<Petter>Nevermind, just figured out (assoc-ref inputs) 8-)
<buenouanq>if I rollback in grub to the first or an early generation, what happens to all the files and things I've created since? Like, say in a later gen I added a user, what happens to their home dir?
<Petter>sneek: later tell lfam I've been playing with a super simple test case in Go. One program (theproject) with two libraries (liba and libb). It works! :) Let me know what you think, http://paste.lisp.org/display/333469
<sneek>lfam, Petter says: I've been playing with a super simple test case in Go. One program (theproject) with two libraries (liba and libb). It works! :) Let me know what you think, http://paste.lisp.org/display/333469
<Petter>If you're unable to recuperate, I'd suggest starting with the template again.
<lfam>buenouanq: You can do things in other directories. Are you thinking about anything in particular?
<lfam>One thing you must never do is modify files in /gnu/store. They are supposed to be immutable. /gnu/store should only be written to by the guix-daemon
<lfam>Certain files in /etc are written to by GuixSD, and you should probably let GuixSD manage them for you. /etc/passwd is one example. You should only do user management via the OS configuration file and `guix system reconfigure`
<bavier1>another law: A sufficiently complicated cmake build system will contain a poorly-specified and incomplete implementation of Guix
<rekado>I think wingo brought this up many moons ago, but I've been wondering the same: why is it that our applications search a lot of paths for libraries (as evidenced by strace) when they could know the exact location of the library files?
<wingo>we should be building paths in the store for each setting of an environment variable
<davidl>if I logout from the gnome-session and relogin with the user in question I can use it.
<jmd>I suppose that's becuase the profile is different. Is the $HOME correct?
<thomasd>How are the requisites in `guix gc --requisites' computed? I have some packages in 'inputs which are not needed at build time, only at run-time, and they don't show up in the list of requisites
<civodul>thomasd: at the end of a build, the daemon scans the resulting directory(ies) for references to other store items and records that as the set of "references" for that store item
<thomasd>so it uses actual RUNPATHS etc embedded in the files?
<civodul>yes, every single occurrence of /gnu/store/... found in the files
<civodul>it's "conservative scanning" in GC parlance
<thomasd>does that include paths in wrapper scripts?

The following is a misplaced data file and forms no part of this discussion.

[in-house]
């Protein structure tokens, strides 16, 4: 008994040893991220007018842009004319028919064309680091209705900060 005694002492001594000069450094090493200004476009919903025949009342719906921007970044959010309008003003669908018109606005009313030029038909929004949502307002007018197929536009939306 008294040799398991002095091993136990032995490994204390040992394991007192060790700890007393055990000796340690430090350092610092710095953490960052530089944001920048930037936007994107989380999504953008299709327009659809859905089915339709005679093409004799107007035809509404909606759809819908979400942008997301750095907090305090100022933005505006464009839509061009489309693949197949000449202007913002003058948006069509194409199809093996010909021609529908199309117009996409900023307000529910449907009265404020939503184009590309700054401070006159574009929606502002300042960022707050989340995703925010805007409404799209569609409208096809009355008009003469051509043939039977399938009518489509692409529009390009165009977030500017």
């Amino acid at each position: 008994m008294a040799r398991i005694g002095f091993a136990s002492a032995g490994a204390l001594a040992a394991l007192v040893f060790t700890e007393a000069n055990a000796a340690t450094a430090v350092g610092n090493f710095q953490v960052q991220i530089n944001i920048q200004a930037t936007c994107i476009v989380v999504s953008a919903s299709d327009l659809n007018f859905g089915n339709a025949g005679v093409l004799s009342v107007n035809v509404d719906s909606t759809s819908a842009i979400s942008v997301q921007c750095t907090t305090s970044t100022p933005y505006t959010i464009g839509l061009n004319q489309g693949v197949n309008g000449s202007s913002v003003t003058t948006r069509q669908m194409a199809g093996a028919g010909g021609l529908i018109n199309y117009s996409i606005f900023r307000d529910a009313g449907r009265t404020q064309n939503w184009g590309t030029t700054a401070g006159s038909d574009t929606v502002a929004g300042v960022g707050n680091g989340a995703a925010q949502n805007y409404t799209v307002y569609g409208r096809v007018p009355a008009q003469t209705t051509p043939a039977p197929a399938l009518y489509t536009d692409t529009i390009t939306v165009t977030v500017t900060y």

<civodul>indeed, i wonder how long it takes to run this
<jmd>There was some 3D thing which did something similar. I can't remember what it was called though.
<davidl>jmd: well bash-commands work fine if I login as that user from the login screen, just not when I login from a root terminal. HOME being correct means it is set as normal "$HOME=/home/<username>"
<jmi2k>And guix can retrieve a new list of packages on its own (so if a package is added today, I can just guix pull and install it without waiting to the next version)?
<rekado>davidl: I'm guessing that your home directory contains files that were not installed by Guix. I also guess that there's a file ~/.bashrc. Does this file contain a line where the PATH environment variable is set?
<davidl>rekado: the .bashrc doesn't export any PATH info. And there's only standard files in the HOME directory, including a .guix-profile symlink.
<davidl>jmd: checking path from root terminal it's PATH=/home/user1/.guix-profile/bin:/run/setuid-programs:/run/current-system/profile/bin:/run/current-system/profile/sbin wheras logging into user1 and echo $PATH will show /bin:/usr/bin only.
<davidl>however, the correct (as seen from root) PATH works when logging in with su -l <username> as iyzsong explained.
<rekado>davidl: Guix doesn't use /usr/bin, so I think your PATH is set by some initialisation file of the target user.
<davexunit>I repeat, you do not need to rebuild anything to see the build log
<roelj>jmi2k: What davexunit says is correct. You can spare yourself an entire rebuild of the package.
<ng0>i think the computer which is slowly starting to fail, it's the graphics card. it doesn't explain why it hangs at the harddisk, but now with the older kernel I can#t even load Gnome. while awesome works
<jmd>davexunit: I thought "guix challenge" was for testing if its reproducible?
<jmi2k>davexunit: Yes, you are right, but I was building a tiny package and I could get it faster with --check. But I'll remember it for the rest :D
<koenvg>Hey! Maybe stupid question, but I was trying to install GuixSD on my laptop, but couldn't find my wireless interface. So "ip a" only listed the loopback and ethernet interfaces, while on my current distribution it also shows the wireless interface. Any idea what I'm doing wrong?
<davexunit>koenvg: it could be that your wireless chip isn't supported.
<jmi2k>Maybe the card isn't supported by GuixSD. What distro are you using now?
<koenvg>I'm using Arch right now, on a Thinkpad T440s
<davexunit>koenvg: if the chip requires non-free firmware, which is common, then it won't work in GuixSD.
<davexunit>Arch uses a kernel with firmware blobs in it, which is why your wireless chip works.
<koenvg>ahh, I see. How can I find out whether the chip is supported?